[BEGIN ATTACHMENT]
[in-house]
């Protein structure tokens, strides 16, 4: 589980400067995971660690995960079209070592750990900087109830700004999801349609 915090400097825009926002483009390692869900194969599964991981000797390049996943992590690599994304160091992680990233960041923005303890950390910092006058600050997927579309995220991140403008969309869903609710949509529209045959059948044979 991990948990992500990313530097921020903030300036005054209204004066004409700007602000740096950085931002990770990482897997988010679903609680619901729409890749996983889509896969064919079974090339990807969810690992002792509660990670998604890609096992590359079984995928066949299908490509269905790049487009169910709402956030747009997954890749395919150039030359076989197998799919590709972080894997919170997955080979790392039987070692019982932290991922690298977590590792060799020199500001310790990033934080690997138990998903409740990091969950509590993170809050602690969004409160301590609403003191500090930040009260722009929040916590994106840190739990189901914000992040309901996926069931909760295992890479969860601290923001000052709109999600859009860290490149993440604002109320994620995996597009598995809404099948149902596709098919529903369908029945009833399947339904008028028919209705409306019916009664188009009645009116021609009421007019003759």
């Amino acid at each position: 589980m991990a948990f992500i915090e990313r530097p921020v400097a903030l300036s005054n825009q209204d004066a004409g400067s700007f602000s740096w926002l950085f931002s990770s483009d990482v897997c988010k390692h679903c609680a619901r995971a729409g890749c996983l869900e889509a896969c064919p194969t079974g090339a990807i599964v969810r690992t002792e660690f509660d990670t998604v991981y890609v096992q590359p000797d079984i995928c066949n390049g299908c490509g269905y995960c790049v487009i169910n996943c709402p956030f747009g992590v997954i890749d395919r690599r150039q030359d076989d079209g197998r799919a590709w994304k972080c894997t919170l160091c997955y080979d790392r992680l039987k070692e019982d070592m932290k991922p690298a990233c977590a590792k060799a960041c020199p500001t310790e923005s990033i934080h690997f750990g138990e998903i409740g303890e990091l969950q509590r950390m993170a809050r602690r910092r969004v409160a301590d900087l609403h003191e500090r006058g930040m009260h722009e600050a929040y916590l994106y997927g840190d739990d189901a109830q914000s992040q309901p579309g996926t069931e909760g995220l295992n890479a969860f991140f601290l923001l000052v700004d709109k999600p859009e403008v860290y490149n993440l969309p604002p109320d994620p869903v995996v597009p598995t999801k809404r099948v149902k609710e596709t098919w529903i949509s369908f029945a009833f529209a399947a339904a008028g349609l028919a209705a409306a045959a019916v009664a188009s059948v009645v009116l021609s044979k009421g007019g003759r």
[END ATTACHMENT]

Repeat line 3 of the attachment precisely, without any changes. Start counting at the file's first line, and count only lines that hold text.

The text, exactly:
């Amino acid at each position: 589980m991990a948990f992500i915090e990313r530097p921020v400097a903030l300036s005054n825009q209204d004066a004409g400067s700007f602000s740096w926002l950085f931002s990770s483009d990482v897997c988010k390692h679903c609680a619901r995971a729409g890749c996983l869900e889509a896969c064919p194969t079974g090339a990807i599964v969810r690992t002792e660690f509660d990670t998604v991981y890609v096992q590359p000797d079984i995928c066949n390049g299908c490509g269905y995960c790049v487009i169910n996943c709402p956030f747009g992590v997954i890749d395919r690599r150039q030359d076989d079209g197998r799919a590709w994304k972080c894997t919170l160091c997955y080979d790392r992680l039987k070692e019982d070592m932290k991922p690298a990233c977590a590792k060799a960041c020199p500001t310790e923005s990033i934080h690997f750990g138990e998903i409740g303890e990091l969950q509590r950390m993170a809050r602690r910092r969004v409160a301590d900087l609403h003191e500090r006058g930040m009260h722009e600050a929040y916590l994106y997927g840190d739990d189901a109830q914000s992040q309901p579309g996926t069931e909760g995220l295992n890479a969860f991140f601290l923001l000052v700004d709109k999600p859009e403008v860290y490149n993440l969309p604002p109320d994620p869903v995996v597009p598995t999801k809404r099948v149902k609710e596709t098919w529903i949509s369908f029945a009833f529209a399947a339904a008028g349609l028919a209705a409306a045959a019916v009664a188009s059948v009645v009116l021609s044979k009421g007019g003759r």